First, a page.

Family historians and genealogists spend a lot of time picking on the way record keepers have documented their ancestors. But, have we made sure what we’re putting into the genealogical atmosphere is up to snuff?
So, full disclosure. Sometimes I’m a true genealogy dinosaur. LOL I’ll admit I was on the Genealogy Software S.O.S. Fan Club with all the folks who about had a stroke when Ancestry.Com announced they’d be retiring the seminal Family Tree Maker (FTM) software last week. Granted, I didn’t sign a petition or threaten to discontinue my membership in some comments area of a website, but I will admit I got a little perturbed.
You’re Still Using WHAT?!?
You have to keep in mind that I’ve been using FTM since I started genealogy research…yes…for 16 years I’ve only primarily used that software for all my data. I’ve played around with other software, but nothing quite did it for me like FTM even after switching operating systems. It just felt right.
Enter my recent upgrade of my operating system though. Yikes. I can’t even click from area to area in Family Tree Maker and have it work…I’ve got to use commands. Perhaps it was serendipity that this all happened right around Ancestry.com’s recent announcement.
Welp, Let’s Start that Do-Over, Shall We?
This also seemed like a perfect time to update my databases (I keep several for different lines of the family). I had prior issues with FTM when importing from a tree created on Ancestry.com (try duplicate people who aren’t actually duplicated even if you try to unduplicate the unduplicable LOL). So, I decided to get a fresh start with my geneabud Thomas MacEntee’s Genealogy Do-Over, which he announced a little over a year ago. What is it?
Here is the short summary of Genealogy Do-Over: I set aside everything* related to my genealogy research including notebooks, papers, and even digitized files and my genealogy database files and START OVER. I’m hitting the reset button. I’m allowing myself to have a do-over! (* certain items such as vital records ordered and paid for or research gathered on long-distance trips can be retained). – Thomas MacEntee (1)
One of my databases is STELLAR. Like “Yasssss…enter this into your kitty for a CG.” The other one…with the phantom duplicate people?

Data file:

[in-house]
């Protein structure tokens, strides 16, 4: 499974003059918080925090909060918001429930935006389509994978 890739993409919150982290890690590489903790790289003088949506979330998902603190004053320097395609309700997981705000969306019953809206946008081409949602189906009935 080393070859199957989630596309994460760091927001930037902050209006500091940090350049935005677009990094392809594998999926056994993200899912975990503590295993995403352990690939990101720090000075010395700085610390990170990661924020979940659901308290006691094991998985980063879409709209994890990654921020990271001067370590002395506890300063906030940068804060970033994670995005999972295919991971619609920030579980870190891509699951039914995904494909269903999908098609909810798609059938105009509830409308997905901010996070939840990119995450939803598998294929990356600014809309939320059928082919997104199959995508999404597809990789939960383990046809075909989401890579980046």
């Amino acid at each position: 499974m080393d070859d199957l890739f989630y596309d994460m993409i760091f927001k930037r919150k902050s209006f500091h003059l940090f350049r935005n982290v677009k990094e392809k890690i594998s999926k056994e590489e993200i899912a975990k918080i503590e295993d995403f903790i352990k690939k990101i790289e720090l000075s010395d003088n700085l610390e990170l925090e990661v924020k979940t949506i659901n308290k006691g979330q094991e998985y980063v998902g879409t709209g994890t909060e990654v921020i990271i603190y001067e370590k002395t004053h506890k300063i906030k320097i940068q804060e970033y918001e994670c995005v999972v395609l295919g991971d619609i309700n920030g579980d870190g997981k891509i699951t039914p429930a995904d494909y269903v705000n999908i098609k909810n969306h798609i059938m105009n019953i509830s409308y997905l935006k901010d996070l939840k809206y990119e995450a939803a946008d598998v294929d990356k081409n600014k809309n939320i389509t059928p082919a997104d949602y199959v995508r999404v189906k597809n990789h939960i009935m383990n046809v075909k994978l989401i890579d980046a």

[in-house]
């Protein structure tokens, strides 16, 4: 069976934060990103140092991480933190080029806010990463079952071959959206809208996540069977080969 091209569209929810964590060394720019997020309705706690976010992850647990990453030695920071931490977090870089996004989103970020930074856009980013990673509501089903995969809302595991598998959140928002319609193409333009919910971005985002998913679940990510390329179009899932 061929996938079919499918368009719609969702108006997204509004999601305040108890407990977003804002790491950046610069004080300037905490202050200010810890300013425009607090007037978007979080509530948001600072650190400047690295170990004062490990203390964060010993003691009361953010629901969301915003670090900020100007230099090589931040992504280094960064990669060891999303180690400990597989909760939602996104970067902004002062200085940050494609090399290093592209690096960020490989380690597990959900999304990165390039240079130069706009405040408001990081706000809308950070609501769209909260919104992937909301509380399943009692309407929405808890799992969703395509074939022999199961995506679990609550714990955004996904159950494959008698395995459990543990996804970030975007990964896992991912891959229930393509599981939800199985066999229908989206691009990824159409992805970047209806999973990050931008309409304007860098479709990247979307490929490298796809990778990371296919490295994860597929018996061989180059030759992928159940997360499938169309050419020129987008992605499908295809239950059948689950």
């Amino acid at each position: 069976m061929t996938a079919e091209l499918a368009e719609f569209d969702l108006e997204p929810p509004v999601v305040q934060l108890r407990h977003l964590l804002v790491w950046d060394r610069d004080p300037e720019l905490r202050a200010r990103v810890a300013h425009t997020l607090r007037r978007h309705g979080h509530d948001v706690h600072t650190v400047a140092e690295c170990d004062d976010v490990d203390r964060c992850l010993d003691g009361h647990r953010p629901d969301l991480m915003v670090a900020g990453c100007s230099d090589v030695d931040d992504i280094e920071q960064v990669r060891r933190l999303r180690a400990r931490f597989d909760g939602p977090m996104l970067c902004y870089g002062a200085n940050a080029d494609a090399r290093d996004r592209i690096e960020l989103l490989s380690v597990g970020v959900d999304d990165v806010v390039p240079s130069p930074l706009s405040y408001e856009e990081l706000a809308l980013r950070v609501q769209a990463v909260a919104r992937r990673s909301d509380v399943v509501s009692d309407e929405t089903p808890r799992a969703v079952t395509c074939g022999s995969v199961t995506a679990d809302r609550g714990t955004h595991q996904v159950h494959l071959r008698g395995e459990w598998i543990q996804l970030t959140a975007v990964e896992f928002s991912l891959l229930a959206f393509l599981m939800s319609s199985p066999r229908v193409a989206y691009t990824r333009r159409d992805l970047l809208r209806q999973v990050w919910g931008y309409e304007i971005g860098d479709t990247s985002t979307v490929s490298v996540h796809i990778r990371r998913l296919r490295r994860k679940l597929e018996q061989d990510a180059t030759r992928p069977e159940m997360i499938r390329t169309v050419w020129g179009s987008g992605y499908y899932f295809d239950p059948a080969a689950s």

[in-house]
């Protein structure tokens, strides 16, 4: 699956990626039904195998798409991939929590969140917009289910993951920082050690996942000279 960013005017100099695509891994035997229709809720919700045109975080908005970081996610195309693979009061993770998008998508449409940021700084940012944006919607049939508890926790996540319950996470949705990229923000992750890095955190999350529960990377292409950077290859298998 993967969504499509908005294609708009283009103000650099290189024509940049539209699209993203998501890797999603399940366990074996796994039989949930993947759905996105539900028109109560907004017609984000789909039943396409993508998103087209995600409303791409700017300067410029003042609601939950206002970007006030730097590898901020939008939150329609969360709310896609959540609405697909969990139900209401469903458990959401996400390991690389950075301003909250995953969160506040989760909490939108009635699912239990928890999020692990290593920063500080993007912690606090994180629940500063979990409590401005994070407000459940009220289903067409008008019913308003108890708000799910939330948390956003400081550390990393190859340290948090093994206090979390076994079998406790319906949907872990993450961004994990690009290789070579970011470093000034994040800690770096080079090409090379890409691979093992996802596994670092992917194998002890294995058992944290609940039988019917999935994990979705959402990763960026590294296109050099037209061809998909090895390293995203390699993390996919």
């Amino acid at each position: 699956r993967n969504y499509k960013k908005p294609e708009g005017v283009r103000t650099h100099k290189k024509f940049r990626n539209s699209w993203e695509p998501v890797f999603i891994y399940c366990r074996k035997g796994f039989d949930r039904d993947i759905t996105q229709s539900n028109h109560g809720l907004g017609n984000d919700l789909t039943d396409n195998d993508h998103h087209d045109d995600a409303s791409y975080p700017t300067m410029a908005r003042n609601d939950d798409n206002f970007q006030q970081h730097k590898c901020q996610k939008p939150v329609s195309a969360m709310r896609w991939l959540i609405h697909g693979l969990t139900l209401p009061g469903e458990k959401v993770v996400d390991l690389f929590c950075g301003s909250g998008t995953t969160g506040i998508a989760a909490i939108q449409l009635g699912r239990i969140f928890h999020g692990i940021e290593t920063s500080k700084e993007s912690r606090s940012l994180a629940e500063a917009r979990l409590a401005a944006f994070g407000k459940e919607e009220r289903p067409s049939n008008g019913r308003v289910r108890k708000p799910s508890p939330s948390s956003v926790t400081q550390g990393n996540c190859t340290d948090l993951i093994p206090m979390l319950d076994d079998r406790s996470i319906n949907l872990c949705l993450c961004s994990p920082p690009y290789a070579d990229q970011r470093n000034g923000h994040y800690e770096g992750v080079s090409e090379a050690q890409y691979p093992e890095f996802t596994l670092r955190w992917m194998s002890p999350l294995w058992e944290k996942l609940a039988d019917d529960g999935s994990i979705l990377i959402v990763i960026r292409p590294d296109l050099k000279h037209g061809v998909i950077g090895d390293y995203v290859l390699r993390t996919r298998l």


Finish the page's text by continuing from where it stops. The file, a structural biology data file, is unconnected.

Naw. Go on ‘head and toss that sucker across the room, then put it in the garbage disposal, take the remnants out and THEN drive that bad boy straight to the landfill, get a shovel, bury it, and make sure you don’t tell anyone about your exploits. I don’t even want to hurt the garbage person’s feelings having to take that with them on the truck. LOL
So, once I did ALL that…I hit the ground running…and discovered some things…using RootsMagic this time of course 😉
A Tale of Three Locations
This time, I was serious. This database was going to have the master sources predefined correctly. Access dates for every citation from something online. All the facts in the right spots. Woot! Yes, importing my old FTM file would have been nice, but remember those duplicates? Couldn’t get rid of them so I had to start fresh. Entering nearly 1,200 people all over again.
I started like I teach everyone doing genealogy. I gathered all my docs that I had at home and entered information, mostly vital records, first. And you know what I discovered…
I had THREE THINGS wrong on MY OWN marriage license.
Stop laughing. LOL I can’t stop laughing about this because the irony is just…classic. Not only a city in the wrong county, but so is the birthplace of one of the parents mentioned and the residence city of one of the witnesses. What in tarnation! I’m a genealogist and even I got this stuff wrong on a document I created?!?
I say this to say…we all gotta wash our sink full of greens to get rid of the bugs and dirt on them before they get cooked down and eaten. Keep this in mind when you’re examining the documents you come across. We all have made a mistake somewhere and the old recordkeepers are part of that lot too.
(1) MacEntee, Thomas. “Announcing the Genealogy Do-Over.” GeneaBloggers. N.p., 15 Dec. 2014. Web. 17 Dec. 2015. <http://www.geneabloggers.com/announcing-genealogy-doover/>.